LOS ANGELES – A federal grand jury returned a 34-count indictment against Jose Huizar, an elected member of the Los Angeles City Council, on charges that he led a criminal enterprise where he used his powerful position at City Hall to enrich himself and his close associates, and unlawfully gave favorable treatment to developers who financed and facilitated bribes and other illicit financial benefits.
The indictment incorporates the allegations made in last month’s criminal complaint that charged Huizar, 51, of Boyle Heights, with one count of conspiracy to violate the Racketeer Influenced and Corrupt Organizations (RICO) Act. The indictment specifically alleges 402 overt acts that Huizar and his co-conspirators committed to further their criminal enterprise, including bribery, honest services fraud, and money laundering.
In addition to the RICO conspiracy charge, the indictment charges Huizar with the following criminal charges: 12 counts of honest services wire fraud; two counts of honest services mail fraud; four counts of traveling interstate in aid of racketeering; six counts of bribery; five counts of money laundering; one count of structuring cash deposits to conceal bribes; one count of making a false statement to a financial institution; one count of making false statements to federal law enforcement; and one count of tax evasion.
Huizar is expected to appear via videoconference for his arraignment, which is scheduled for August 3 in United States District Court.
Huizar has represented Council District 14 (CD-14), which includes downtown Los Angeles and its surrounding communities, since 2005. Huizar for several years was chair of the city’s influential Planning and Land Use Management Committee, a position he lost after the FBI executed search warrants at his city offices and personal residence in November 2018. During the search of his home, agents seized approximately $129,000 cash that was stashed in Huizar’s closet and which, according to the indictment, he received from a Chinese billionaire and another businessperson seeking favors from him.
The indictment alleges that Huizar operated the “CD-14 Enterprise,” along with co-conspirator members, including “Individual 1,” a former general manager of the Los Angeles Department of Building and Safety and former deputy mayor; George Esparza, Huizar’s former special assistant; and real estate development consultant George Chiang. Members and associates of the criminal enterprise referred to Huizar as their “boss,” operated as a criminal organization, and worked together for common purposes, the indictment alleges.
The CD-14 Enterprise allegedly had several objectives, including enriching its members and associates through means that included bribery, extortion, and honest services fraud; advancing its political goals and maintaining its control and authority; concealing the enterprise’s financial activities; and protecting the enterprise by concealing its activities and shielding the enterprise from detection by law enforcement, the city, and the public.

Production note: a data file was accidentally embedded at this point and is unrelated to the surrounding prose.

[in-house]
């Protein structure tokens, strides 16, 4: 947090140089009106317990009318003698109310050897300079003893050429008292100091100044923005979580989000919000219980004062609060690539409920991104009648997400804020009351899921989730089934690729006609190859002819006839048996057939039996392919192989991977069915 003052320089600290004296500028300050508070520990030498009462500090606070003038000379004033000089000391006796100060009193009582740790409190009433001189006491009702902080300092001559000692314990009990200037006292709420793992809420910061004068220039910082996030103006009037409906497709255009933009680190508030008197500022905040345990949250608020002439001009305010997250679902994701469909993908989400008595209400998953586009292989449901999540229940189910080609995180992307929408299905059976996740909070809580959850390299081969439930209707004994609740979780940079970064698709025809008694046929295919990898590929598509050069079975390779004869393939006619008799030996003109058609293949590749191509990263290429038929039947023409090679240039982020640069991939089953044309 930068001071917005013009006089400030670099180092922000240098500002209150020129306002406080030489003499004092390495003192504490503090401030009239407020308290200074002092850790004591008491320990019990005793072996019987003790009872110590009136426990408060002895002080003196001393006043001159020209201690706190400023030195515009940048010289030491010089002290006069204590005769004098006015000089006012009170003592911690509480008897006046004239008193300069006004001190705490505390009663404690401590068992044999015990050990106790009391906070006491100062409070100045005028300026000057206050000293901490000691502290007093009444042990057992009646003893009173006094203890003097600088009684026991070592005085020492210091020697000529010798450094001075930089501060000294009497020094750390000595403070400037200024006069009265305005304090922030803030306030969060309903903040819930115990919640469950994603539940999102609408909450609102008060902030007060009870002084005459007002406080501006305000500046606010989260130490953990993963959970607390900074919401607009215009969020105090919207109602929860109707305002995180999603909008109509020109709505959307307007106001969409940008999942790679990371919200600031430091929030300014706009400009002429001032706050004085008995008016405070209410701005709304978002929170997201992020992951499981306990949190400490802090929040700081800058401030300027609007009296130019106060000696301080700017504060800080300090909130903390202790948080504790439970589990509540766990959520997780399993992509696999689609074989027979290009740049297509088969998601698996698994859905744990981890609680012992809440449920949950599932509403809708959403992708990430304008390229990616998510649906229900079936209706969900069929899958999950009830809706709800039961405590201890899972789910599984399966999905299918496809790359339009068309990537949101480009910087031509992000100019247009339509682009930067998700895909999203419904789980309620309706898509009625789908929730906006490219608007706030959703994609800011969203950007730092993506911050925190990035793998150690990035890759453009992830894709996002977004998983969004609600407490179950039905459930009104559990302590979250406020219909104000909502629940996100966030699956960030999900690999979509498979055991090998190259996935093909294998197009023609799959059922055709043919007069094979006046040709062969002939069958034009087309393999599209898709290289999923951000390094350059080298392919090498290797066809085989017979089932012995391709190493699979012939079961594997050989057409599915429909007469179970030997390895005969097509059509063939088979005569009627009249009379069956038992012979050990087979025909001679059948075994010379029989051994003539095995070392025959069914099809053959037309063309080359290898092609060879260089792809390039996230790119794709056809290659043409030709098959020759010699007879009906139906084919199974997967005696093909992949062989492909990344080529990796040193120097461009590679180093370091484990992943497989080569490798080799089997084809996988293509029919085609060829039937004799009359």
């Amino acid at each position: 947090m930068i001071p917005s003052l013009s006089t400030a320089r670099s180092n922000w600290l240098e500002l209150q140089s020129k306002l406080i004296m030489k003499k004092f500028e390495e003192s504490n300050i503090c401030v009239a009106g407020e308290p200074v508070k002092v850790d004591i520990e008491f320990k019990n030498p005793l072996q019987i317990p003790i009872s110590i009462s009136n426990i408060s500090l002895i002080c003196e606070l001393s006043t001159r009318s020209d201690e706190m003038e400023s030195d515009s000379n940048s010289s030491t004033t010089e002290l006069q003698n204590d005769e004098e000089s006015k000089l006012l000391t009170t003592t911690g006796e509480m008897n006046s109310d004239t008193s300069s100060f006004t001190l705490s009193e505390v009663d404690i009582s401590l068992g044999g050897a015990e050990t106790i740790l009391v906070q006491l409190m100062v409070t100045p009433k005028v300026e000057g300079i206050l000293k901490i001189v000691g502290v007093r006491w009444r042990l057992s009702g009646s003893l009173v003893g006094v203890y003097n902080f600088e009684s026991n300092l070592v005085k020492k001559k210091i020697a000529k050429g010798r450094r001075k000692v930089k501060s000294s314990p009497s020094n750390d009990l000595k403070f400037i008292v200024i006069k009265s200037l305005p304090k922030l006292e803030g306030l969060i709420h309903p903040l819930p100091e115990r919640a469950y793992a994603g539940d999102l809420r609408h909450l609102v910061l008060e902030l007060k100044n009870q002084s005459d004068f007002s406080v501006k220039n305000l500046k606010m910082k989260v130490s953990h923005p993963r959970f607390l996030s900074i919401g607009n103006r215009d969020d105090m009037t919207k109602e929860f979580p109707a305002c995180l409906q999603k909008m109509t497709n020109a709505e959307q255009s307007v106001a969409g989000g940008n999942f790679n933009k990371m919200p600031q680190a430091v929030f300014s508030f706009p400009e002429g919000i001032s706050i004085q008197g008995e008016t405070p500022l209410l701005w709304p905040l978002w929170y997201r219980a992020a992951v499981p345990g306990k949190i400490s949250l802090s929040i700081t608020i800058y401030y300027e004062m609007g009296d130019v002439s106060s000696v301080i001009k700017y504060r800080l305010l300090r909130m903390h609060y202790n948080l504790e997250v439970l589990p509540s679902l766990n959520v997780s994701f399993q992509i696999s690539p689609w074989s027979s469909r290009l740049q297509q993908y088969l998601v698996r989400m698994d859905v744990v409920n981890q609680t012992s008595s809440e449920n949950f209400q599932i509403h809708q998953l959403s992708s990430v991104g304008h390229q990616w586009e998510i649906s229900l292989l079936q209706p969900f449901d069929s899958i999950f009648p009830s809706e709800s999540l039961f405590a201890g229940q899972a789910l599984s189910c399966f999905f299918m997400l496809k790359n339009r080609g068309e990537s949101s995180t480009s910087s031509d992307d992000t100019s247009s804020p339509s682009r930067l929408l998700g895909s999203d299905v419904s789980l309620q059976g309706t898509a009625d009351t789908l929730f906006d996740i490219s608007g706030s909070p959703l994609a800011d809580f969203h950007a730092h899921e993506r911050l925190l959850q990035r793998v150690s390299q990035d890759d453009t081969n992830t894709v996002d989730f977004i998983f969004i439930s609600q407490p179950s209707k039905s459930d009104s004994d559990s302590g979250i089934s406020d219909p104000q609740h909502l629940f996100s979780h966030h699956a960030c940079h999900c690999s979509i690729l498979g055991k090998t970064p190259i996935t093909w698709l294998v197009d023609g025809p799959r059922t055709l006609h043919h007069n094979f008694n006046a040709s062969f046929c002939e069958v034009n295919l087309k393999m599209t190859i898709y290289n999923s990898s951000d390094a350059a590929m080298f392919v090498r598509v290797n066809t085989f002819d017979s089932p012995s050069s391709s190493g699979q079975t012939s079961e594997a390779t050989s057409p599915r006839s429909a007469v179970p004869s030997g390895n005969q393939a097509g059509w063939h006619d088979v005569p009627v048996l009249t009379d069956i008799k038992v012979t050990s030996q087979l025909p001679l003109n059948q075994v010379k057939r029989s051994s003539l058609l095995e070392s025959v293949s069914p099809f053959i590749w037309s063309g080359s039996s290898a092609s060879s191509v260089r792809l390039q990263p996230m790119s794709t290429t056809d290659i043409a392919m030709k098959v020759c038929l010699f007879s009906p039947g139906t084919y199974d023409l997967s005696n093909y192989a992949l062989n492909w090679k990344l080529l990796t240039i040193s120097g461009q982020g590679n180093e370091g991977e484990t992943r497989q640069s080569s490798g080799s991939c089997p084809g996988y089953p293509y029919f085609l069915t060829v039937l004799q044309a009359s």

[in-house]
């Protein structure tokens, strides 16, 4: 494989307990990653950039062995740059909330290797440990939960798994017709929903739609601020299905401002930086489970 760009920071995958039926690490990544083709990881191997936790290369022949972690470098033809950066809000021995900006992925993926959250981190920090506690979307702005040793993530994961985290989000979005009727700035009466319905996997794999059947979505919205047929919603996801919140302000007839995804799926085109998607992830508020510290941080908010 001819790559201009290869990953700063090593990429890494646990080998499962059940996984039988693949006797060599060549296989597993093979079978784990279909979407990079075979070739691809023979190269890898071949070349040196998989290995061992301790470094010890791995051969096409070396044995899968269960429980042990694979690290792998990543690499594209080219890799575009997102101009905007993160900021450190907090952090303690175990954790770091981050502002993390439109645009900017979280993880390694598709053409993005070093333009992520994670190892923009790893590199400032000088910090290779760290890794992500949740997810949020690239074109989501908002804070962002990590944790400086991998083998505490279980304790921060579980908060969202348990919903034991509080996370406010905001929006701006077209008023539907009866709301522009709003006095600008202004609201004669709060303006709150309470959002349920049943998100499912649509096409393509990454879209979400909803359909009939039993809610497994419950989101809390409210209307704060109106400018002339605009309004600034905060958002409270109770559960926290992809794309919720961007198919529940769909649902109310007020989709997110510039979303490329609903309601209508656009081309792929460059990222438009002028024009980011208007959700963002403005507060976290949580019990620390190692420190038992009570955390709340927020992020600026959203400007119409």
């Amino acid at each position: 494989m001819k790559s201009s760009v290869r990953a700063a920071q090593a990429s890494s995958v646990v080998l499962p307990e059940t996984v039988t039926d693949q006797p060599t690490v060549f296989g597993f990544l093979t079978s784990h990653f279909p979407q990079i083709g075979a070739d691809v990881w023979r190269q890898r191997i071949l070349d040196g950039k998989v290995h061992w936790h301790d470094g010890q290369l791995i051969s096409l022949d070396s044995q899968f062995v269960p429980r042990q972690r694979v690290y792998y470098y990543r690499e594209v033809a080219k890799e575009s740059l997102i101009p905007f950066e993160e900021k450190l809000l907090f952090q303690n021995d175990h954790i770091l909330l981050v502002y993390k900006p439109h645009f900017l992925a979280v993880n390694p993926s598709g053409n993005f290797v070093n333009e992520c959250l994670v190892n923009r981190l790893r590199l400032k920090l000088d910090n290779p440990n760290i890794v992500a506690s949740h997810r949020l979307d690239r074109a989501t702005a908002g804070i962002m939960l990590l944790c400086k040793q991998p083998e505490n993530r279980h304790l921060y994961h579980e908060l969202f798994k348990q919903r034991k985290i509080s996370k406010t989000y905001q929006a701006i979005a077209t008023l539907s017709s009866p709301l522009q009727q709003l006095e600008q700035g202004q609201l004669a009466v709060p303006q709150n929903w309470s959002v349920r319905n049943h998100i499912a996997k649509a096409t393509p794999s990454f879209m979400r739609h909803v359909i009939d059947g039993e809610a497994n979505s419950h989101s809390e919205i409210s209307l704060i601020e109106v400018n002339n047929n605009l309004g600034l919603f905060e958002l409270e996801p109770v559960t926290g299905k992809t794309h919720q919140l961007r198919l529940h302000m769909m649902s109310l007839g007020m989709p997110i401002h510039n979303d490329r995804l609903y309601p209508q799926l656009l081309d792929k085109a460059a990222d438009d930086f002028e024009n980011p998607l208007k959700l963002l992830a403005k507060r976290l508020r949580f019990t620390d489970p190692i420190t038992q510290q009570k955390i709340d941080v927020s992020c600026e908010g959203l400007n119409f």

Among the multitude of corruption allegations, the indictment alleges that Huizar illegally accepted more than $800,000 in benefits from Chairman E, a Chinese billionaire who runs a multinational development firm and who owns a hotel in Huizar’s district. Chairman E provided $600,000 in collateral to fund a settlement of a sexual harassment lawsuit filed against Huizar by a former CD-14 staffer, allegations that threatened his 2015 re-election campaign, according to the indictment.
The indictment outlines Huizar’s concealment of illicit benefits, including by instructing his special assistant on how to avoid bank reporting requirements, using his family members to launder hundreds of thousands of dollars in bribes, making false statements on a bank loan application and failing to report his illicit benefits on tax returns and ethics disclosure forms. Huizar allegedly engaged in obstructionist conduct, including attempting to influence other witnesses and lying to federal prosecutors and the FBI.
In total, Huizar allegedly agreed to accept at least $1.5 million in illicit financial benefits.
An indictment contains allegations that a defendant has committed a crime. Every defendant is presumed innocent until and unless proven guilty beyond a reasonable doubt.
The charges of RICO conspiracy, honest services fraud, and money laundering each carry a statutory maximum sentence of 20 years in federal prison. The charge of making false statements to a financial institution has a statutory maximum sentence of 30 years’ imprisonment. The bribery charges each carry a statutory maximum sentence of 10 years in federal prison. The charges of tax evasion, structuring, making false statements to law enforcement, and interstate travel in aid of racketeering have a five-year maximum prison sentence.
Huizar is the fifth person to be charged in the ongoing corruption investigation being conducted by the FBI and the U.S. Attorney’s Office. The other four defendants have pleaded guilty. Esparza, Chiang, and Justin Jangwoo Kim, a Huizar fundraiser who admitted to facilitating bribes, are scheduled to be sentenced by United States District Judge John F. Walter in February 2021. Esparza, Chiang, and Kim are cooperating with the ongoing investigation.
Former Los Angeles City Councilman Mitchell Englander pleaded guilty on July 7 to charges of scheming to falsify material facts related to trips he took to Las Vegas and Palm Springs that were funded by a businessperson. Englander’s sentencing hearing is scheduled for December 7, also before Judge Walter.
The cases against Huizar and his associates in the CD-14 Enterprise are being prosecuted by Assistant United States Attorney Mack E. Jenkins, Chief of the Public Corruption and Civil Rights Section, and Assistant United States Attorneys Veronica Dragalin and Melissa Mills, also of the Public Corruption and Civil Rights Section.